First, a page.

Millen Method

The Millen Method is more a philosophical and practical approach than a simple formula or recipe for human interactions. From my earliest experiences, my father and mother taught us (I am one of nine of their children) to value ourselves and others equally.

The Millen Method seeks to build on those lessons and those of the many mentors I have had in life and apply them to all human interactions, especially those in my clinical practice.

Our interactions, with ourselves and between ourselves and others, should enhance our health and performance and be mutually beneficial.

We are challenged in these interactions to be thoughtful and open to how we as individuals and others respond to the interactions. For these interactions to be fruitful and beneficial often requires dialogue.

A process of listening to understand and speaking to be understood. And then learning how to make adaptations that lead to mutually beneficial growth and development.

This concept of working to develop a “dialogue” with our own body’s is a central concept to the Millen Method. As simple as this dialogue seems, it is not easy.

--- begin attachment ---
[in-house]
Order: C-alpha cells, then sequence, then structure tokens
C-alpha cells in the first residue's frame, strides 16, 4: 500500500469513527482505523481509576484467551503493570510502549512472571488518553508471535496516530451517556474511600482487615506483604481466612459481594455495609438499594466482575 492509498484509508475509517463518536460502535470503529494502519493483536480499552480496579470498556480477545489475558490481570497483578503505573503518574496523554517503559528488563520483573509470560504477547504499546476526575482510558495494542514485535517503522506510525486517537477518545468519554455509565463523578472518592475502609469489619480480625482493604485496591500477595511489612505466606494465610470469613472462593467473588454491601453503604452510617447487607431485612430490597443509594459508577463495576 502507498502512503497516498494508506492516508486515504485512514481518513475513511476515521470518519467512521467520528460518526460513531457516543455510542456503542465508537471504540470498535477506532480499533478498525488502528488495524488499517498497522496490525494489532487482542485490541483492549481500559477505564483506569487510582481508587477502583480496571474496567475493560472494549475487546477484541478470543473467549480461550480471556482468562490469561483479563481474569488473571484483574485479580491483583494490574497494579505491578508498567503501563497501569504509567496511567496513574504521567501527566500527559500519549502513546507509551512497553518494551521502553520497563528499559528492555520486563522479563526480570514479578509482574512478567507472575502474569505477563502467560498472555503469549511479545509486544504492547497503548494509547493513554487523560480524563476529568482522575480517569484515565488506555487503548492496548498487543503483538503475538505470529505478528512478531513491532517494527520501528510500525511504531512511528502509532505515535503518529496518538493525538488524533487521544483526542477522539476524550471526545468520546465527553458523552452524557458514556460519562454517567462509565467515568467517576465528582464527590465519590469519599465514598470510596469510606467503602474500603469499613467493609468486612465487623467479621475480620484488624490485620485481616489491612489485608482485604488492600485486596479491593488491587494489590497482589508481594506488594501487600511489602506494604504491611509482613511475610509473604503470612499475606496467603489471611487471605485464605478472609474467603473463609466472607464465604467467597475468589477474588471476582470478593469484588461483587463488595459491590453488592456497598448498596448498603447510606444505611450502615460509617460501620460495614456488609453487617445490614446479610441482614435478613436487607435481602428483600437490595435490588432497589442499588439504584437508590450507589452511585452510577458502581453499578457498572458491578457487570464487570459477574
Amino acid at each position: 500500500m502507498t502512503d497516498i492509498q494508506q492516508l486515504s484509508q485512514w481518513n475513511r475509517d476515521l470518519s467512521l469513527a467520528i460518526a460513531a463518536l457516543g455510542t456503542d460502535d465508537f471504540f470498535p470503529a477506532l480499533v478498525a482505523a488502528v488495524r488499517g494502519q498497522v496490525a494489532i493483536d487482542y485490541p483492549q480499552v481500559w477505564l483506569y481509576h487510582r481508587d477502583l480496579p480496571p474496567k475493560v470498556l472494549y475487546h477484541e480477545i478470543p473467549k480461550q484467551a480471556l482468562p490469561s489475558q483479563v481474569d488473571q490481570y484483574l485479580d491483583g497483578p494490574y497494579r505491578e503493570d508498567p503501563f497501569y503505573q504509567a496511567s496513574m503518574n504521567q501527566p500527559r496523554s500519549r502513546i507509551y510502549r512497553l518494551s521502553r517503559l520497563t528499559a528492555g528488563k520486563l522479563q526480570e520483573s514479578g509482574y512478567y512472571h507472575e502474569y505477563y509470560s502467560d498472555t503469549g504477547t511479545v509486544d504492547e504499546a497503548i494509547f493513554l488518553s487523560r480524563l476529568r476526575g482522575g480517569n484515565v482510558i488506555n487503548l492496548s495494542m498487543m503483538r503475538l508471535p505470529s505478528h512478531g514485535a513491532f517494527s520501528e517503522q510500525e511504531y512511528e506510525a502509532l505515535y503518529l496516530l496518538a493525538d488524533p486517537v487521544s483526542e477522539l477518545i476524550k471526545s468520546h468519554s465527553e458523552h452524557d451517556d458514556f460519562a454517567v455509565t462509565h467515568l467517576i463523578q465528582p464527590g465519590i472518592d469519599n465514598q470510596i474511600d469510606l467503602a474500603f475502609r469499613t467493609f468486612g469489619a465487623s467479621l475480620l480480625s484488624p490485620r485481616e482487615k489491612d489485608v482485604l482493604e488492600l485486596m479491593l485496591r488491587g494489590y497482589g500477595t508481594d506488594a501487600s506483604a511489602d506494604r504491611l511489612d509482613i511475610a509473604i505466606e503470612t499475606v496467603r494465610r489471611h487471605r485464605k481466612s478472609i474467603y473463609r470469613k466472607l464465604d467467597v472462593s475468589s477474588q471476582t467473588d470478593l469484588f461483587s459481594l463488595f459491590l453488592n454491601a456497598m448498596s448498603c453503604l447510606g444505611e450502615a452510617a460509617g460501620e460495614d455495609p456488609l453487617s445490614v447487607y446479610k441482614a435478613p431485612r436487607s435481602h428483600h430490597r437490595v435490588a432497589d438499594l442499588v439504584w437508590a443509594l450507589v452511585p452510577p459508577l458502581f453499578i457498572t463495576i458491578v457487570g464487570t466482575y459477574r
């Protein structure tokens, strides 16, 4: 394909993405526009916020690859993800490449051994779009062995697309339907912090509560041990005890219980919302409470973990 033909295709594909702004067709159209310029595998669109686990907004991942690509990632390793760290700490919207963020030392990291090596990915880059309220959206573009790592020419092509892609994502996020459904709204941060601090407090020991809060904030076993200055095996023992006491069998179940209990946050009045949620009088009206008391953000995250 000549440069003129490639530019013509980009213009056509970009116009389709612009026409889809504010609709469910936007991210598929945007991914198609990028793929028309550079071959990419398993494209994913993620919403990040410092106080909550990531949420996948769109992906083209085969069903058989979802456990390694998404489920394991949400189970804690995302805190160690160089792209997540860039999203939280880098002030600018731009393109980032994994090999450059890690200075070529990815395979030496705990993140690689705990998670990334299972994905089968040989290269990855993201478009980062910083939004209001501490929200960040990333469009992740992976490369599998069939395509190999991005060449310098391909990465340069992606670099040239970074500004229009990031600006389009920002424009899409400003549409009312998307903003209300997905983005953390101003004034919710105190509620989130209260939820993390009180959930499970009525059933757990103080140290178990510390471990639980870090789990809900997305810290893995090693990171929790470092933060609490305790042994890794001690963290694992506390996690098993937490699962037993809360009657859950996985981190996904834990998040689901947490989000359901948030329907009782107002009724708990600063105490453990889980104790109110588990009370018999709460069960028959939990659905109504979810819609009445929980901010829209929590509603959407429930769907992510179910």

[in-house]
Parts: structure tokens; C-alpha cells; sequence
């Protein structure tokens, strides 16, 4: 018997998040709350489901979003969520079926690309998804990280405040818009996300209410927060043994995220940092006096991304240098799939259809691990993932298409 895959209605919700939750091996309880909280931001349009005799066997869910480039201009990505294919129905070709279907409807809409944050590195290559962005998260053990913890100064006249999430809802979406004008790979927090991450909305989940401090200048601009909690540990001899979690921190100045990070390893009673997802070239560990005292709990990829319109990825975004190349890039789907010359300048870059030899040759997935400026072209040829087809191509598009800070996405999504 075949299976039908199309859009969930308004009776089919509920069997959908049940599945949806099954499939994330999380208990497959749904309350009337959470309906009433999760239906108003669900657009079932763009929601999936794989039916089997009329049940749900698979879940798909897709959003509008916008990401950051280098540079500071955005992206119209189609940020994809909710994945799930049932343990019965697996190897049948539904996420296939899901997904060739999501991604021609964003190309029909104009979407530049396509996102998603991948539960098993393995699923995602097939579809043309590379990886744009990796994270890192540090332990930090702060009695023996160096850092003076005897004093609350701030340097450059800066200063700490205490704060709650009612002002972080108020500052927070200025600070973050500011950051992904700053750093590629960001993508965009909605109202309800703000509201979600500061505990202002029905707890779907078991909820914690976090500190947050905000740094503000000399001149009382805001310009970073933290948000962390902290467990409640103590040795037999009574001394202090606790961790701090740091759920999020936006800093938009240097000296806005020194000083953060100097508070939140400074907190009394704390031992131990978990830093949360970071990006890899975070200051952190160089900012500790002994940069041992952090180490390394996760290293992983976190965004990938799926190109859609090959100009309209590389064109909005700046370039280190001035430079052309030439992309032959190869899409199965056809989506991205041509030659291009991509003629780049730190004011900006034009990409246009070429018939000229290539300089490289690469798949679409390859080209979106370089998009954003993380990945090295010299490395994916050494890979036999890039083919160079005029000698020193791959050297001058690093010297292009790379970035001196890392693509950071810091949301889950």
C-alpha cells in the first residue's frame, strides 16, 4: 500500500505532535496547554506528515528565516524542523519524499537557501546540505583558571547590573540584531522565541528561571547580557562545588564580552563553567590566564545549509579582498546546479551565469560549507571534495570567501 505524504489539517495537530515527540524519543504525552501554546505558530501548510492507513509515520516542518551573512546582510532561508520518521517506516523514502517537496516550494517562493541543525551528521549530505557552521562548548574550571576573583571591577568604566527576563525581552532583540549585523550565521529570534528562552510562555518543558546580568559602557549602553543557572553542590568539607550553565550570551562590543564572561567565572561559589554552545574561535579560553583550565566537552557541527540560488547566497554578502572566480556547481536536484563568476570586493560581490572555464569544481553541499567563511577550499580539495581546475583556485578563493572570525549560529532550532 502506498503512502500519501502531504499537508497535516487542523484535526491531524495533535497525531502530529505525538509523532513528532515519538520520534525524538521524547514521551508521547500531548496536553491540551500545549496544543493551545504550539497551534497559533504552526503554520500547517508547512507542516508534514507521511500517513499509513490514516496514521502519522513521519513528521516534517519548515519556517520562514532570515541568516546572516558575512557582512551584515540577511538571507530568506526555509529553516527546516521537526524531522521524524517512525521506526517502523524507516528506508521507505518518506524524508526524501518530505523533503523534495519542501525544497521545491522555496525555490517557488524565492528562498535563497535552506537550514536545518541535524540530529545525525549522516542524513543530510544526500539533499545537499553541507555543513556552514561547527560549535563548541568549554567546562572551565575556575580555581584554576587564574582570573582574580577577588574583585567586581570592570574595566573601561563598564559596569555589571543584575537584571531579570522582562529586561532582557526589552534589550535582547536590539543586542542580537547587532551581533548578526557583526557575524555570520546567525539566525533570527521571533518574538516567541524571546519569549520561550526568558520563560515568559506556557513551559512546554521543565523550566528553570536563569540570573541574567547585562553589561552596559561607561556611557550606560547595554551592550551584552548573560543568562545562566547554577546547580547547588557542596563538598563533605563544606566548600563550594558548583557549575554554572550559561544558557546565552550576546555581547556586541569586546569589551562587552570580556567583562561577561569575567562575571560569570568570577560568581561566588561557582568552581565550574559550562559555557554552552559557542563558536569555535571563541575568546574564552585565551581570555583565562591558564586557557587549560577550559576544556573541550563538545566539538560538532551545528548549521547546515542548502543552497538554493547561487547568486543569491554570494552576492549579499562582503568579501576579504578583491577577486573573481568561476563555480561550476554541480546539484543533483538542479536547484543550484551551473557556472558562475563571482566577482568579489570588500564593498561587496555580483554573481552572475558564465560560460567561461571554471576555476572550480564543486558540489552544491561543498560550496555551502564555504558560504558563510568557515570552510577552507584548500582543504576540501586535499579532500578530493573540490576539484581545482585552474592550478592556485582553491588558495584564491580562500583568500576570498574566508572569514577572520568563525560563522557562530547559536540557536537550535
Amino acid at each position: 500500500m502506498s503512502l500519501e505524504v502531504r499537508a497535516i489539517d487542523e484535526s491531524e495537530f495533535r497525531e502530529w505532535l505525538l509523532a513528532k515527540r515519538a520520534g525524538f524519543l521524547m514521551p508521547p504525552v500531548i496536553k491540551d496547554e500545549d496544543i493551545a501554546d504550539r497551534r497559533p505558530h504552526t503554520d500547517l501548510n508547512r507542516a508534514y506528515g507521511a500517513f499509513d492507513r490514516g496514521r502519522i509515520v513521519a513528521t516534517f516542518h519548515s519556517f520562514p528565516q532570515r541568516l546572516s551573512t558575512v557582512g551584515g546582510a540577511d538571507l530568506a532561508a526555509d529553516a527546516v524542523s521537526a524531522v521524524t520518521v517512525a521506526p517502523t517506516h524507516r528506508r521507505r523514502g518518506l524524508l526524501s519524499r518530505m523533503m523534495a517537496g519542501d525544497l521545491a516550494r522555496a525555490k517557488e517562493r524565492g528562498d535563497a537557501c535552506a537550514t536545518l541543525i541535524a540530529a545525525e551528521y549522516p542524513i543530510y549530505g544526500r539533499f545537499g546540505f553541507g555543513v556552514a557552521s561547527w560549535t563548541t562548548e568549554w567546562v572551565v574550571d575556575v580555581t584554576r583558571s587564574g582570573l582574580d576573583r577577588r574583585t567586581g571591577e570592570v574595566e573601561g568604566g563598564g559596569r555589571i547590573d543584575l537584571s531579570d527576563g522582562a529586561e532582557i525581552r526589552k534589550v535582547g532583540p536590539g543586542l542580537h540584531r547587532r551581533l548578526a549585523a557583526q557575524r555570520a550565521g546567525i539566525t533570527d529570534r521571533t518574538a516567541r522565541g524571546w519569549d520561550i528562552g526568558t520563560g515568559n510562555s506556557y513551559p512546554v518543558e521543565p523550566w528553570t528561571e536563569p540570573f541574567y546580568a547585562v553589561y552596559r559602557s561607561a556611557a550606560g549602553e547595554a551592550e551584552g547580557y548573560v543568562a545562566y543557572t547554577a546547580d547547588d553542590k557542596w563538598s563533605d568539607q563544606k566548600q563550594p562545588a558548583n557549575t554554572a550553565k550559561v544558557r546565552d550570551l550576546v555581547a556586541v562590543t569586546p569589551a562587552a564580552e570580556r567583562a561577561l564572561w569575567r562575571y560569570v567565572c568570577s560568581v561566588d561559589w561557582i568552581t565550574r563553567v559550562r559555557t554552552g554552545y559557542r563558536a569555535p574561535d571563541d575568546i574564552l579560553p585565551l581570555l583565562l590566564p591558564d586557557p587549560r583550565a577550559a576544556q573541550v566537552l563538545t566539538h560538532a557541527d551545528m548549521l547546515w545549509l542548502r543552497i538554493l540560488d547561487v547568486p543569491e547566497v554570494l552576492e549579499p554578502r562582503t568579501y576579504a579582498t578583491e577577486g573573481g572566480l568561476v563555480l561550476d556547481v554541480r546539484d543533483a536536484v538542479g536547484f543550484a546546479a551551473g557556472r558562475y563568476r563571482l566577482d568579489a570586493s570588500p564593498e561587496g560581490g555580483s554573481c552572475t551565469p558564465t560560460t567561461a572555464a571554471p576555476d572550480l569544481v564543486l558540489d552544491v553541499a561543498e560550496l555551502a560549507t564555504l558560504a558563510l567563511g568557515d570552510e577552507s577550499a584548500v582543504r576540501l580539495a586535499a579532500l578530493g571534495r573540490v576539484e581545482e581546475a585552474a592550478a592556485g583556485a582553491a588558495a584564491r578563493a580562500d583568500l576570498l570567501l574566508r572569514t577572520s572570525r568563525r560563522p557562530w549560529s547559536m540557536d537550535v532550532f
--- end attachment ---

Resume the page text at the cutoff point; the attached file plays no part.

We have developed various techniques to enhance this conversation with our bodies. We are trying to change a series of body monologues to a dialogue.


We Treat The Person, Not Just Parts

Our focus is on healing your back while enhancing your pain free movement and function. To stop back pain and the chronic re-injury process, you will need to develop a clear understanding of how your body is reacting to the movement or exercise.

This is a dialogue. This is a conversation few of us have been taught.

Learning to adapt or alter our actions based on our body’s responses is central to the Millen Method concept of treatment.

We treat the person, not just parts. We believe our primary goal is to teach you to understand your own body and its current state of health so you can be a better consumer of what you choose to do to improve it.

Our teaching focuses on individuals learning to develop their conscious connections (access) to movements that are often subconscious and habitual.